13 March 2007

Use fridge magnets to boost your kid's vocabulary

Michelle at Scribbit uses fridge magnets for a higher purpose:

When my oldest was five I used our refrigerator magnets to showcase a Word of the Week. With the definition nearby on an index card the idea was to reward her for correctly using the word in a sentence. "Provoke," "jovial," "morose," "taciturn," "agitate" -- we focused on adjectives expressing emotion or nouns and verbs that had easy synonyms that she already knew. I gave out M&Ms for correct usage.

I knew it was successful when Grace came home from school and I asked how her day was she replied, "Not good Mommy. I am morose."

Surprised and trying not to laugh I asked, "Why?"

"Because Hayden provoked me again."

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What a delightful example of a hack in action!

Here is something else you can teach your kids through fridge magnets: design and style.

So, this sounds a little crazy, but I am way picky about fridge magnets -- particularly the font.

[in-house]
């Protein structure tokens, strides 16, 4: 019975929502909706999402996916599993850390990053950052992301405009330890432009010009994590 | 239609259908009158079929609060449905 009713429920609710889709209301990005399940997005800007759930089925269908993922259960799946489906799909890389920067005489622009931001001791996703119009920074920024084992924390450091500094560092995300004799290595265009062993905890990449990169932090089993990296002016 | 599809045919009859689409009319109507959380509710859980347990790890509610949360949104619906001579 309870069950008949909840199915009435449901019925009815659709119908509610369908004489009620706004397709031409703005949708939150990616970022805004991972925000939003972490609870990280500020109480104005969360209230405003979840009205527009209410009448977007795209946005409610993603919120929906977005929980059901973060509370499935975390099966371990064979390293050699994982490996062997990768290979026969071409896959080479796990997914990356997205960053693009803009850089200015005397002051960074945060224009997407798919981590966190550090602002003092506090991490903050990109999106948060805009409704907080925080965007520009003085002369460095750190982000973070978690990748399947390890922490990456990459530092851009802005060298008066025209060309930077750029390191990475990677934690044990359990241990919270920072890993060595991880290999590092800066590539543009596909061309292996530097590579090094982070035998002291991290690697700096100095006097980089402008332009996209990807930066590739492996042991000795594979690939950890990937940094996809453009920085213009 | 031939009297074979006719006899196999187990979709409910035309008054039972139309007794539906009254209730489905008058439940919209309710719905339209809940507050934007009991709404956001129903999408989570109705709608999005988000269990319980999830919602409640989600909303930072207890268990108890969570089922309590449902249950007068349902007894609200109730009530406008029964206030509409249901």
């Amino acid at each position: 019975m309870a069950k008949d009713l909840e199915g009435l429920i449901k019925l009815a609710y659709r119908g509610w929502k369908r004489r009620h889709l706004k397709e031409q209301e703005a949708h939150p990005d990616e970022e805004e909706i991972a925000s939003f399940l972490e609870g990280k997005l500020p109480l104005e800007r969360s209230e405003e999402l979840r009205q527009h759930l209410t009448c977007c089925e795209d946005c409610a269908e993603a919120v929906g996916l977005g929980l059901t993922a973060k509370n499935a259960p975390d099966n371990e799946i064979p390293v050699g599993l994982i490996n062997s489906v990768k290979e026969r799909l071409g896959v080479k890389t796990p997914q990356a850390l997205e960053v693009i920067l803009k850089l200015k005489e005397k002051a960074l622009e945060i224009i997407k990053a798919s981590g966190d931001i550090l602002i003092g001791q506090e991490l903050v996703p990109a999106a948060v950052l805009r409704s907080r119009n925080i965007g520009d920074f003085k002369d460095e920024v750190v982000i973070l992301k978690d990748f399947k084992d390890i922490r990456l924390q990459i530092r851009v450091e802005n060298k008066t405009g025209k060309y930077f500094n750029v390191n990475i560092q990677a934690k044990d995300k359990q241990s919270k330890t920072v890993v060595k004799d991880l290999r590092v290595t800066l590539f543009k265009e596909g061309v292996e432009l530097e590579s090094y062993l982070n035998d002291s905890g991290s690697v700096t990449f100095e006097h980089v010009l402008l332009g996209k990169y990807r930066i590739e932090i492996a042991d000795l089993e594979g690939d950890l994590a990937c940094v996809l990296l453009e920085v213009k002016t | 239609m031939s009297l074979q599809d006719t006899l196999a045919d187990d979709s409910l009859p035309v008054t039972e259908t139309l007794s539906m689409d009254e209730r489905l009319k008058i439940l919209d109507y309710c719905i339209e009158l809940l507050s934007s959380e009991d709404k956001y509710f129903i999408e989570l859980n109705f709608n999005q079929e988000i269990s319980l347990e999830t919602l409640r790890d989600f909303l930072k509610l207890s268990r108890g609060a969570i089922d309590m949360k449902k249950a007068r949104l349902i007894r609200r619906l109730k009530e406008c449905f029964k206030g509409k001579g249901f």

Recently I gave away my old set of fridge magnets and got a much better font. Think of it as art appreciation.

Maybe my kid will be a web designer when he grows up.

Here is a link to a grad speech by Steve jobs that not only talks about fonts, but also has some parenting stuff in it too.

http://news-service.stanford.edu/news/2005/june15/jobs-061505.html

or watch it on google video

http://video.google.com/videoplay?docid=-204609026222503944

Please consider the ramifications of giving a five-year-old a college professor's vocabulary.

It may make you feel like she's intelligent. Or like you're intelligent. Or something.

It may also make other kids feel like she's an unintelligible weirdo, which could have a huge impact on her social development.

Just think about it, is all I'm sayin'.

I would think that as long as your kids still had the base vocabulary, they would still be OK in school. Another cool thing to do would be use prefixes and suffixes and maybe even Greek and Latin root words. A few Latin and Greek root words can go a long way toward figuring out scientific and medical terminology that may come up later.

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